Minipops aired on February 8th, 1983. It was created by Martin Wyatt, who had formed a child band just a year before. The group, also called MiniPops, released an immensely popular album. In both Europe and the UK, it became one of the top 30 albums. One of the singles, entitled “Stupid Cupid” even became the number 1 song in France at the time.

Martin Wyatt, fueled by the band’s success, decided a TV show would be an even better idea. Record producer Mike Mansfield was equally excited at the prospect, and the Head of Entertainment at Channel 4, Cecil Korer, wanted nothing more than to produce the show. However, the show Minipops wasn’t fated to have the same success as the band.

The show featured child performers who sang and danced to hit pop songs. They were dressed up to mimic the singer, which often included full makeup. Many audience members found the whole thing vaguely disturbing, especially considering these children were often singing about erotic content. Parents were concerned because the show was aimed towards a younger audience. After just one season, which included six episodes, the show was canceled due to public outcry. The last episode aired on March 15, 1983.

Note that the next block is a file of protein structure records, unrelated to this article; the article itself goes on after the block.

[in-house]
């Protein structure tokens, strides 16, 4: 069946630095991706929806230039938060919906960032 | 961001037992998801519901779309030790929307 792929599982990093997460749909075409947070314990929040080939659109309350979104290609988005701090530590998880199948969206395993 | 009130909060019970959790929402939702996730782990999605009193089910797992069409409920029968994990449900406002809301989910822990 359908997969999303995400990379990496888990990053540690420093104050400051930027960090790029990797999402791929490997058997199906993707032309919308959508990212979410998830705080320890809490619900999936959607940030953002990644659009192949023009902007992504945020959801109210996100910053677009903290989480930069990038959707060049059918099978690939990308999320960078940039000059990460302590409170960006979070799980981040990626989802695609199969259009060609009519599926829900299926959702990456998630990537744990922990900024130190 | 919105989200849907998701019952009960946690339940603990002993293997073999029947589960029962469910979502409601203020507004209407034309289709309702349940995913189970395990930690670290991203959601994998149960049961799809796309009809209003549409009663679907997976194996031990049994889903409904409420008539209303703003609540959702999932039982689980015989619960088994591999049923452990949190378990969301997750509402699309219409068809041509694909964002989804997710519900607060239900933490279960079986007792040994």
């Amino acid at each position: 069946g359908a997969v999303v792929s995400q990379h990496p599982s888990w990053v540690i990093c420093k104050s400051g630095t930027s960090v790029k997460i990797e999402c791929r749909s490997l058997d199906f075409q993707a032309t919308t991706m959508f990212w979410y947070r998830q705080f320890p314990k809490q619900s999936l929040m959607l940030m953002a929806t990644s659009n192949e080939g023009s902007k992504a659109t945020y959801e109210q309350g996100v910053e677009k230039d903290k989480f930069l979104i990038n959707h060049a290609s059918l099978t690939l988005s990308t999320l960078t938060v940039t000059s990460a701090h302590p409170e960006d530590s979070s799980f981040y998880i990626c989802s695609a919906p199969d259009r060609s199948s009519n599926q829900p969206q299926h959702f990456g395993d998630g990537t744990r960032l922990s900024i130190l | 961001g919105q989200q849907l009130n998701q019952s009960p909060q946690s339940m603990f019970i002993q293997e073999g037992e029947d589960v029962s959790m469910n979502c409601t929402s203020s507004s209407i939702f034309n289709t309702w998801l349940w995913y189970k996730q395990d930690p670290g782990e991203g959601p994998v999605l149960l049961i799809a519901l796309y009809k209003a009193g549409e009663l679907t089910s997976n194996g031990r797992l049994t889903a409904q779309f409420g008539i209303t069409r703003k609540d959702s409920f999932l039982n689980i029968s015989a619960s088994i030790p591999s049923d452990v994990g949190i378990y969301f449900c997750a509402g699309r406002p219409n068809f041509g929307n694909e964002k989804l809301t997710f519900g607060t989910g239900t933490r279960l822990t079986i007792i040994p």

Of course, Minipops wasn’t the last show to feature children in horrifyingly adult situations. Modern-day examples of this phenomenon include Toddlers and Tiaras and Dance Moms.

The Black and White Minstrel Show

While our previous examples were a little too much for television, this example is downright offensive. Sadly, British and American history is drenched in racism, and even after slavery was abolished, the afterlives of slavery live on. While we’ve come a long way since then, it’s been a very long and rocky road. One such example is The Black and White Minstrel Show, which aired on the British Broadcasting Corporation in 1958. The show was immensely popular at the time, and it ran for 20 whole years before it finally ended in 1978.

The Black and White Minstrel Show aired weekly, and it took the horrible American tradition of minstrel shows and broadcast them all over the country. Minstrel shows became popular in the late 1800s when white singers used boot-polish to perform in blackface. They would create racist caricatures and perform for what they considered to be comedic purposes. Minstrel shows were extremely offensive and harmful to black people, but thankfully, the usage blackface has been largely stamped out.

It’s still horrifying to imagine just how many people were okay with such a blatantly racist show, even in the late 1970s! Thankfully, The Black and White Minstrel Show was finally canceled in 1978. If you’re glad the show was canceled, click the like button to let us know!

The Brothers Grunt

The UK isn’t the only country responsible for some of the worst television in history. America has produced plenty of awful TV shows all on its own. After the success of Beavis and Butthead, Danny Antonucci wanted to make even more money. He created the animated television show The Brother Grunt, which premiered on MTV on August 15th, 1994. While Beavis and Butthead was never known for being particularly classy or clever, The Brothers Grunt made it look like a masterpiece.